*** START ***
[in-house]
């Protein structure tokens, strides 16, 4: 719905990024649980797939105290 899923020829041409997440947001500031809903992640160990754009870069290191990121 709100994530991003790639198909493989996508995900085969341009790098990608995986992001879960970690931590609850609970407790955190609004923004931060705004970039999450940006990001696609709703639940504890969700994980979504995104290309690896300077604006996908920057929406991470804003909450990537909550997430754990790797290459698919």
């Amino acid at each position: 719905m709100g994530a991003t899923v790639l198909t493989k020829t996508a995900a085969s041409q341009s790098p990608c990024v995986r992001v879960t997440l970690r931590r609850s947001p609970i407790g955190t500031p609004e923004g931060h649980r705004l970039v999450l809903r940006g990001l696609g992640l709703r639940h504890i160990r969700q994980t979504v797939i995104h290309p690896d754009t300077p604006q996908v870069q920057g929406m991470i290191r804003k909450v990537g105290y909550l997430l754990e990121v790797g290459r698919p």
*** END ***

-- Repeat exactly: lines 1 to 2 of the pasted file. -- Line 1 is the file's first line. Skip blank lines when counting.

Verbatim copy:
[in-house]
């Protein structure tokens, strides 16, 4: 719905990024649980797939105290 899923020829041409997440947001500031809903992640160990754009870069290191990121 709100994530991003790639198909493989996508995900085969341009790098990608995986992001879960970690931590609850609970407790955190609004923004931060705004970039999450940006990001696609709703639940504890969700994980979504995104290309690896300077604006996908920057929406991470804003909450990537909550997430754990790797290459698919």